Carbon forestry in agricultural landscapes: ready for the competition?

Briefing
  • Published 17/02/15

by Ishmael Hashmiu
Researcher, Political Ecologies of Carbon project

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Carbon offset projects are an increasingly important approach to carbon mitigation under the REDD+ (Reducing Emissions by Forest Degradation and Deforestation) framework. But how does ‘farming carbon’ compete with other land uses? This briefing investigates this question through the experience of the Carbon Credit Project in Ghana.

The project required farmers to plant and maintain Cedrela trees on their farmlands at a density of 100 trees/10,000 ft² over an agreed period of 20 years for carbon revenue of an uncertain amount. This briefing examines the pro-poor claims and local acceptance of the carbon offset project in the context of potential returns from alternative land uses (hybrid cocoa, chili pepper and maize farming), and provides policy recommendations for making REDD-type interventions pro-poor and acceptable in smallholder contexts.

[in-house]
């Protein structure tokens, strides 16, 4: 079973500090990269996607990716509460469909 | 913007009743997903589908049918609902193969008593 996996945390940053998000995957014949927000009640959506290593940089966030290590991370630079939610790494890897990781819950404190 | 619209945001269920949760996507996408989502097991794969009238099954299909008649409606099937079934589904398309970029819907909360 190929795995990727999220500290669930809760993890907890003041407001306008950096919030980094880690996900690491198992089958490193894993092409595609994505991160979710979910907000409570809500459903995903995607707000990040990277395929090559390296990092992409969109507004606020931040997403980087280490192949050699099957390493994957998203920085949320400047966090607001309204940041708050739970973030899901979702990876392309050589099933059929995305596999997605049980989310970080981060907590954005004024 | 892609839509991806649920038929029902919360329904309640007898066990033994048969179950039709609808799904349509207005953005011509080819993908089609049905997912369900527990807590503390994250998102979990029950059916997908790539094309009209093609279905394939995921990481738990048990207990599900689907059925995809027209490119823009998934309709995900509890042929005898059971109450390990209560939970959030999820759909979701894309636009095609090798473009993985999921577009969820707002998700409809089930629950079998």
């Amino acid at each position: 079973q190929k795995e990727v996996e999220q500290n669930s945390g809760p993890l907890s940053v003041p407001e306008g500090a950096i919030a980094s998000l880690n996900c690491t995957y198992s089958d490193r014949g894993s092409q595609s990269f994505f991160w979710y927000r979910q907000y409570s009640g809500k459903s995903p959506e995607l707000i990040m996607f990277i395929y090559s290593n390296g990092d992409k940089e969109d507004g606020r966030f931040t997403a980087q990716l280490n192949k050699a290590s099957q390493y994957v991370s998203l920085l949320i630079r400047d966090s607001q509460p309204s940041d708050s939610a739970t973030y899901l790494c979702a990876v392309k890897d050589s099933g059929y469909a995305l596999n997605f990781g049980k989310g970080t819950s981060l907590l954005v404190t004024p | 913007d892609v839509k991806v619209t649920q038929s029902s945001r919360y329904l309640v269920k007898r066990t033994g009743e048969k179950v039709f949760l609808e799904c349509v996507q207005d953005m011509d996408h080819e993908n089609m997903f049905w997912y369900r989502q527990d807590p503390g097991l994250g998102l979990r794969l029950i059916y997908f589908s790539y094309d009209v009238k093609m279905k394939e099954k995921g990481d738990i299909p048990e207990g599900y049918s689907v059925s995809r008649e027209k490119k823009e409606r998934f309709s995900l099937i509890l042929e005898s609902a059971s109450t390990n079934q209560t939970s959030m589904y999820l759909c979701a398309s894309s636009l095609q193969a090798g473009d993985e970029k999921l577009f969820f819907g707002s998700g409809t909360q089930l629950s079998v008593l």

Our analysis draws on case studies from two communities of contrasting land values: Dumasua (peri-urban) and Badu (rural). This contrast helps to show the differing implications of urbanization and land pressure on the future of smallholder agriculture within the framework of REDD+. Socially differentiated access to land, and how it affects grassroots actors’ ability to join the project and derive benefits from it, are also factored into the discussion.

This briefing draws from the STEPS working paper Carbon Offsets and Agricultural Livelihoods: Lessons Learned From a Carbon Credit Project in The Transition Zone Of Ghana.

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